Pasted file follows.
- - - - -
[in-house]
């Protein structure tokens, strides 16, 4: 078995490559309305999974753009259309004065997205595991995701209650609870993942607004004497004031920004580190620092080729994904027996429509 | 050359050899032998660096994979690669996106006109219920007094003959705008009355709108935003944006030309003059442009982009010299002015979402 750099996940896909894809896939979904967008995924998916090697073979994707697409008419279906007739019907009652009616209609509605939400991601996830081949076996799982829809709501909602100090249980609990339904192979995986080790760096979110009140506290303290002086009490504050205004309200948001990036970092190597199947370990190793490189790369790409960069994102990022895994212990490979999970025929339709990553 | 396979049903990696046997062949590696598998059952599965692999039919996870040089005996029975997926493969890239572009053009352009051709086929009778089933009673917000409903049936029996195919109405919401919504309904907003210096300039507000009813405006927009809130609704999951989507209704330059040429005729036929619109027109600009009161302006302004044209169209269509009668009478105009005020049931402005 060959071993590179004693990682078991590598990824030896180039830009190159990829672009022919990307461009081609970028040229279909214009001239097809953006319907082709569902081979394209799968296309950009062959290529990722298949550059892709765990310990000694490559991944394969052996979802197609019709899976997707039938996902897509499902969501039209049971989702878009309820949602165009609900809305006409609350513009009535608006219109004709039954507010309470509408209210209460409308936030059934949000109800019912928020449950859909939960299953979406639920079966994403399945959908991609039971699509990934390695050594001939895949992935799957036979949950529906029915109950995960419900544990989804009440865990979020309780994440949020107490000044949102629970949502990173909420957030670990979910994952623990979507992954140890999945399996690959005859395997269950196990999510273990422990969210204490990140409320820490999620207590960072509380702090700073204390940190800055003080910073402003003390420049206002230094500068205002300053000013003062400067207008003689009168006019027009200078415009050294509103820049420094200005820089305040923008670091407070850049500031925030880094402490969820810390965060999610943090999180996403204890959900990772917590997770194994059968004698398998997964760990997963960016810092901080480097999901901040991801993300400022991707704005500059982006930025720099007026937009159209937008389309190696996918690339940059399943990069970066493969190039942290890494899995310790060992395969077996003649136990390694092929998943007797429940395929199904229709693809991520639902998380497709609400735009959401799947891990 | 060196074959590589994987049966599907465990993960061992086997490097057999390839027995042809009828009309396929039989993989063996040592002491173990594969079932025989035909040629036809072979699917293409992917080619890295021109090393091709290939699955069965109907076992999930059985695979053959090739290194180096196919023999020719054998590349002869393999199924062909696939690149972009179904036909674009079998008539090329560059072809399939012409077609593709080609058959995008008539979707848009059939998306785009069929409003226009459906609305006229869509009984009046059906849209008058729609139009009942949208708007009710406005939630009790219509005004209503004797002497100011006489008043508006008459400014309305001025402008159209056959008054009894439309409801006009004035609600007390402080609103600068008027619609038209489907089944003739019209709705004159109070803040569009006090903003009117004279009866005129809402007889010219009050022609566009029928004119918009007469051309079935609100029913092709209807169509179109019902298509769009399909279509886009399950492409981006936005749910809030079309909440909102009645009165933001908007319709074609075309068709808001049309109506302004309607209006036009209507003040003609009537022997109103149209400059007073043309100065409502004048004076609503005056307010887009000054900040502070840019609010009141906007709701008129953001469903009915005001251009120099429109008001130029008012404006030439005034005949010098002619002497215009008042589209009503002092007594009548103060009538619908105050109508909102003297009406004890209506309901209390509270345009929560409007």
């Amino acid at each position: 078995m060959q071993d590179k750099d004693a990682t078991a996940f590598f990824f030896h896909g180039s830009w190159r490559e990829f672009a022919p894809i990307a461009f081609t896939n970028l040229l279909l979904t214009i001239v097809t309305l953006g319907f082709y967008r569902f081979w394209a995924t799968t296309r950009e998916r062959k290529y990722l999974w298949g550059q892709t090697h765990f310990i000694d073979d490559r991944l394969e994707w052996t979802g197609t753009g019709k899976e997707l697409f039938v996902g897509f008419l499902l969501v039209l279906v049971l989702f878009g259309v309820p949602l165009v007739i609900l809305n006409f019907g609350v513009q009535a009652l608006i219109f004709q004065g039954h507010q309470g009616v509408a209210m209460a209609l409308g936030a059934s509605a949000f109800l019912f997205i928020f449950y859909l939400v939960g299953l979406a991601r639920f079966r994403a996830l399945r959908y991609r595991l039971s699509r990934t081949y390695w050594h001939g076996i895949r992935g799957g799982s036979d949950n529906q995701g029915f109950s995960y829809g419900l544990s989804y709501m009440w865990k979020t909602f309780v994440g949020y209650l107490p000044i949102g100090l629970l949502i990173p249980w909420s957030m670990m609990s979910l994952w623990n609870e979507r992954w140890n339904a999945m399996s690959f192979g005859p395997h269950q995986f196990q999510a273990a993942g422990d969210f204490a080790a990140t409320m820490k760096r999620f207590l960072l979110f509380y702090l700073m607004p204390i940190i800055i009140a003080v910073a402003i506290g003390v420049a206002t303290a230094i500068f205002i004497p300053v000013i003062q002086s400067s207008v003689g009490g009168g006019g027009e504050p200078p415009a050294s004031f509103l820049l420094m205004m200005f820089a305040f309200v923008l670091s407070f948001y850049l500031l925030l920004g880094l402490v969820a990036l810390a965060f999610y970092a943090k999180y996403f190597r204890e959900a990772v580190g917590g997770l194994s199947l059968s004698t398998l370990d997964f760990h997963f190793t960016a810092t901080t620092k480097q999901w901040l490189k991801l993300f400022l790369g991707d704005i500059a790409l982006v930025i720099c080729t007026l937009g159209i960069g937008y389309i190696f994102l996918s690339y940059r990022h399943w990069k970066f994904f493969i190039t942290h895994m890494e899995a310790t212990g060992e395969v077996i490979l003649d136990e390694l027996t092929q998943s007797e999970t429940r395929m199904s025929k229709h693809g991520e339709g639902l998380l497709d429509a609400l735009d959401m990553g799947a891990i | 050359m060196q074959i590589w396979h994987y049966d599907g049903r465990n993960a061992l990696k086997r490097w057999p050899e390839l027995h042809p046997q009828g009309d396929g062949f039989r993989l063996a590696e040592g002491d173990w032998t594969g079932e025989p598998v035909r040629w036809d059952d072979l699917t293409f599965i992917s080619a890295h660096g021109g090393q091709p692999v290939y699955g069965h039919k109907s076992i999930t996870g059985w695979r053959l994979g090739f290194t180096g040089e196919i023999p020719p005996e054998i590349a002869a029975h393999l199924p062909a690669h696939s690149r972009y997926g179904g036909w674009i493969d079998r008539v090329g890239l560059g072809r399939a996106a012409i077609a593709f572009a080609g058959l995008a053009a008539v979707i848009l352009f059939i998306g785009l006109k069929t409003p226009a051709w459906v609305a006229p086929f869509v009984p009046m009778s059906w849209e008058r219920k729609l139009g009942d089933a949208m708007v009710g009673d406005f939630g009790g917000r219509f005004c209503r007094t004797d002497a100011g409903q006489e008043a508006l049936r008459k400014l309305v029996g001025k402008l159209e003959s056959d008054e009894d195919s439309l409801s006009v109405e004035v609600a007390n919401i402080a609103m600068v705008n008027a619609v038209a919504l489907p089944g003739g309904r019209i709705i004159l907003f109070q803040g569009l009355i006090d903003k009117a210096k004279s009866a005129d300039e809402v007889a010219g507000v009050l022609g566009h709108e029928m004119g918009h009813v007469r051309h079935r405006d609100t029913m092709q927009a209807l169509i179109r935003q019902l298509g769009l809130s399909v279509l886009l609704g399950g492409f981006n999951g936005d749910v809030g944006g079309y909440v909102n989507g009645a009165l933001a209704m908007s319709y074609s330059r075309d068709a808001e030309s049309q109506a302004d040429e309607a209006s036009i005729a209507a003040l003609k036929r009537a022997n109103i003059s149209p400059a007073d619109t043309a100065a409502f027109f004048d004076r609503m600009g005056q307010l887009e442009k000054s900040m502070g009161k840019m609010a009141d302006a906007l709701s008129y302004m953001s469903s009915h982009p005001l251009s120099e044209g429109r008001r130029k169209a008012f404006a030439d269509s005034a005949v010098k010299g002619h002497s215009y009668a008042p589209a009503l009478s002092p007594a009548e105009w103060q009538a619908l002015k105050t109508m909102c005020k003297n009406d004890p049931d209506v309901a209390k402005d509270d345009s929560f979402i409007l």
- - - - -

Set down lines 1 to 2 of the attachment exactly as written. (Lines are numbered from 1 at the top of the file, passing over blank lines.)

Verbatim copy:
[in-house]
């Protein structure tokens, strides 16, 4: 078995490559309305999974753009259309004065997205595991995701209650609870993942607004004497004031920004580190620092080729994904027996429509 | 050359050899032998660096994979690669996106006109219920007094003959705008009355709108935003944006030309003059442009982009010299002015979402 750099996940896909894809896939979904967008995924998916090697073979994707697409008419279906007739019907009652009616209609509605939400991601996830081949076996799982829809709501909602100090249980609990339904192979995986080790760096979110009140506290303290002086009490504050205004309200948001990036970092190597199947370990190793490189790369790409960069994102990022895994212990490979999970025929339709990553 | 396979049903990696046997062949590696598998059952599965692999039919996870040089005996029975997926493969890239572009053009352009051709086929009778089933009673917000409903049936029996195919109405919401919504309904907003210096300039507000009813405006927009809130609704999951989507209704330059040429005729036929619109027109600009009161302006302004044209169209269509009668009478105009005020049931402005 060959071993590179004693990682078991590598990824030896180039830009190159990829672009022919990307461009081609970028040229279909214009001239097809953006319907082709569902081979394209799968296309950009062959290529990722298949550059892709765990310990000694490559991944394969052996979802197609019709899976997707039938996902897509499902969501039209049971989702878009309820949602165009609900809305006409609350513009009535608006219109004709039954507010309470509408209210209460409308936030059934949000109800019912928020449950859909939960299953979406639920079966994403399945959908991609039971699509990934390695050594001939895949992935799957036979949950529906029915109950995960419900544990989804009440865990979020309780994440949020107490000044949102629970949502990173909420957030670990979910994952623990979507992954140890999945399996690959005859395997269950196990999510273990422990969210204490990140409320820490999620207590960072509380702090700073204390940190800055003080910073402003003390420049206002230094500068205002300053000013003062400067207008003689009168006019027009200078415009050294509103820049420094200005820089305040923008670091407070850049500031925030880094402490969820810390965060999610943090999180996403204890959900990772917590997770194994059968004698398998997964760990997963960016810092901080480097999901901040991801993300400022991707704005500059982006930025720099007026937009159209937008389309190696996918690339940059399943990069970066493969190039942290890494899995310790060992395969077996003649136990390694092929998943007797429940395929199904229709693809991520639902998380497709609400735009959401799947891990 | 060196074959590589994987049966599907465990993960061992086997490097057999390839027995042809009828009309396929039989993989063996040592002491173990594969079932025989035909040629036809072979699917293409992917080619890295021109090393091709290939699955069965109907076992999930059985695979053959090739290194180096196919023999020719054998590349002869393999199924062909696939690149972009179904036909674009079998008539090329560059072809399939012409077609593709080609058959995008008539979707848009059939998306785009069929409003226009459906609305006229869509009984009046059906849209008058729609139009009942949208708007009710406005939630009790219509005004209503004797002497100011006489008043508006008459400014309305001025402008159209056959008054009894439309409801006009004035609600007390402080609103600068008027619609038209489907089944003739019209709705004159109070803040569009006090903003009117004279009866005129809402007889010219009050022609566009029928004119918009007469051309079935609100029913092709209807169509179109019902298509769009399909279509886009399950492409981006936005749910809030079309909440909102009645009165933001908007319709074609075309068709808001049309109506302004309607209006036009209507003040003609009537022997109103149209400059007073043309100065409502004048004076609503005056307010887009000054900040502070840019609010009141906007709701008129953001469903009915005001251009120099429109008001130029008012404006030439005034005949010098002619002497215009008042589209009503002092007594009548103060009538619908105050109508909102003297009406004890209506309901209390509270345009929560409007």